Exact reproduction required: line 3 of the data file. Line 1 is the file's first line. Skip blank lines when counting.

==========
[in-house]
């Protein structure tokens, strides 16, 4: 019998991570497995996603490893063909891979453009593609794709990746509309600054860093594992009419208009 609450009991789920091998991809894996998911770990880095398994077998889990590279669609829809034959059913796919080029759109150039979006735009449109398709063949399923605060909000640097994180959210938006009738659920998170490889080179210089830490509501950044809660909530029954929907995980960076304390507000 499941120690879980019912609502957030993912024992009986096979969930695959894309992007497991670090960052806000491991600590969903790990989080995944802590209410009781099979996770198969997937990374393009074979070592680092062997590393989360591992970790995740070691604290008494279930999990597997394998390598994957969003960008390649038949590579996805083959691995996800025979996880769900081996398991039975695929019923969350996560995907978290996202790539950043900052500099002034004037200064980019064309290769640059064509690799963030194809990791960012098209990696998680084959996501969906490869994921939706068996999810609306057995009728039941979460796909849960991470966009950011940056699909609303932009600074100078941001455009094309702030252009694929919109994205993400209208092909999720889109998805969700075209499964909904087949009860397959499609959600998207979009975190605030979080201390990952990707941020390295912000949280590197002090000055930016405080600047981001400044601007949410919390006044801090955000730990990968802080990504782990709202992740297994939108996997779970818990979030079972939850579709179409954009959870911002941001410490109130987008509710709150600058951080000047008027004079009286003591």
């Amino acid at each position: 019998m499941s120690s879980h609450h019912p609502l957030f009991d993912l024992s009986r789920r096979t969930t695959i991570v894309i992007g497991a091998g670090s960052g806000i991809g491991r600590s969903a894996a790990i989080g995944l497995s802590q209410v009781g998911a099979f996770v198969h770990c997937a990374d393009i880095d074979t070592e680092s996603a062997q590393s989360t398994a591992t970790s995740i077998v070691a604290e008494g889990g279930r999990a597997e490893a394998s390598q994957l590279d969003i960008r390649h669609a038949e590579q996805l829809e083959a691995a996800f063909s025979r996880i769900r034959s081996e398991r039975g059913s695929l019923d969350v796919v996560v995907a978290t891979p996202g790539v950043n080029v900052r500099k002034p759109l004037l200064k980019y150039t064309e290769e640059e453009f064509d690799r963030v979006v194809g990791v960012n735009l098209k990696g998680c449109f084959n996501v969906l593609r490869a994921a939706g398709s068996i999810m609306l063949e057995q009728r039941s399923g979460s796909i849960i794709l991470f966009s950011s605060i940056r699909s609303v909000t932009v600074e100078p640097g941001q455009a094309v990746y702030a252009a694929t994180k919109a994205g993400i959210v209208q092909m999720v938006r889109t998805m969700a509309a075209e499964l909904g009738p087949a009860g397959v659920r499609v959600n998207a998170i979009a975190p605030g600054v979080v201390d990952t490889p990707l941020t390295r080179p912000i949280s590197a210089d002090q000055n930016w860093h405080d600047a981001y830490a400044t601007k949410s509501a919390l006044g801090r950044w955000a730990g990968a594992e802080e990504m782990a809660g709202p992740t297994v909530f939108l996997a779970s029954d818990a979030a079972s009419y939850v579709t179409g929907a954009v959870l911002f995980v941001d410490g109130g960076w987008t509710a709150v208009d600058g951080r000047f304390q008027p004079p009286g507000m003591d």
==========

């Amino acid at each position: 019998m499941s120690s879980h609450h019912p609502l957030f009991d993912l024992s009986r789920r096979t969930t695959i991570v894309i992007g497991a091998g670090s960052g806000i991809g491991r600590s969903a894996a790990i989080g995944l497995s802590q209410v009781g998911a099979f996770v198969h770990c997937a990374d393009i880095d074979t070592e680092s996603a062997q590393s989360t398994a591992t970790s995740i077998v070691a604290e008494g889990g279930r999990a597997e490893a394998s390598q994957l590279d969003i960008r390649h669609a038949e590579q996805l829809e083959a691995a996800f063909s025979r996880i769900r034959s081996e398991r039975g059913s695929l019923d969350v796919v996560v995907a978290t891979p996202g790539v950043n080029v900052r500099k002034p759109l004037l200064k980019y150039t064309e290769e640059e453009f064509d690799r963030v979006v194809g990791v960012n735009l098209k990696g998680c449109f084959n996501v969906l593609r490869a994921a939706g398709s068996i999810m609306l063949e057995q009728r039941s399923g979460s796909i849960i794709l991470f966009s950011s605060i940056r699909s609303v909000t932009v600074e100078p640097g941001q455009a094309v990746y702030a252009a694929t994180k919109a994205g993400i959210v209208q092909m999720v938006r889109t998805m969700a509309a075209e499964l909904g009738p087949a009860g397959v659920r499609v959600n998207a998170i979009a975190p605030g600054v979080v201390d990952t490889p990707l941020t390295r080179p912000i949280s590197a210089d002090q000055n930016w860093h405080d600047a981001y830490a400044t601007k949410s509501a919390l006044g801090r950044w955000a730990g990968a594992e802080e990504m782990a809660g709202p992740t297994v909530f939108l996997a779970s029954d818990a979030a079972s009419y939850v579709t179409g929907a954009v959870l911002f995980v941001d410490g109130g960076w987008t509710a709150v208009d600058g951080r000047f304390q008027p004079p009286g507000m003591d």